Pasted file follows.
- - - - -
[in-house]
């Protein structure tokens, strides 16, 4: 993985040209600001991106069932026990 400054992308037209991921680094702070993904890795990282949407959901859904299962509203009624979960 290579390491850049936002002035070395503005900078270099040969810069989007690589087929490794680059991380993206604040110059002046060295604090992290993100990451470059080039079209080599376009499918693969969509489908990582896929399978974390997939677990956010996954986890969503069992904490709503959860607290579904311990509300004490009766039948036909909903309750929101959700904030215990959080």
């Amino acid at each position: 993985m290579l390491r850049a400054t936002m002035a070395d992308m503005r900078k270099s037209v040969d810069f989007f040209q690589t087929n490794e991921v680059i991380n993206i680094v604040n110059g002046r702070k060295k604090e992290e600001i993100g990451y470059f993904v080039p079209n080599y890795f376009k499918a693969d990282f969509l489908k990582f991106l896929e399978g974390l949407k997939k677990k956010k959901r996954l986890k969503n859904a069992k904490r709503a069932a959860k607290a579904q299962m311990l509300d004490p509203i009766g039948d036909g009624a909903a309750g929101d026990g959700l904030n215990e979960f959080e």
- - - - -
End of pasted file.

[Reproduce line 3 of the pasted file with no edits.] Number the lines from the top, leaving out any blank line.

């Amino acid at each position: 993985m290579l390491r850049a400054t936002m002035a070395d992308m503005r900078k270099s037209v040969d810069f989007f040209q690589t087929n490794e991921v680059i991380n993206i680094v604040n110059g002046r702070k060295k604090e992290e600001i993100g990451y470059f993904v080039p079209n080599y890795f376009k499918a693969d990282f969509l489908k990582f991106l896929e399978g974390l949407k997939k677990k956010k959901r996954l986890k969503n859904a069992k904490r709503a069932a959860k607290a579904q299962m311990l509300d004490p509203i009766g039948d036909g009624a909903a309750g929101d026990g959700l904030n215990e979960f959080e």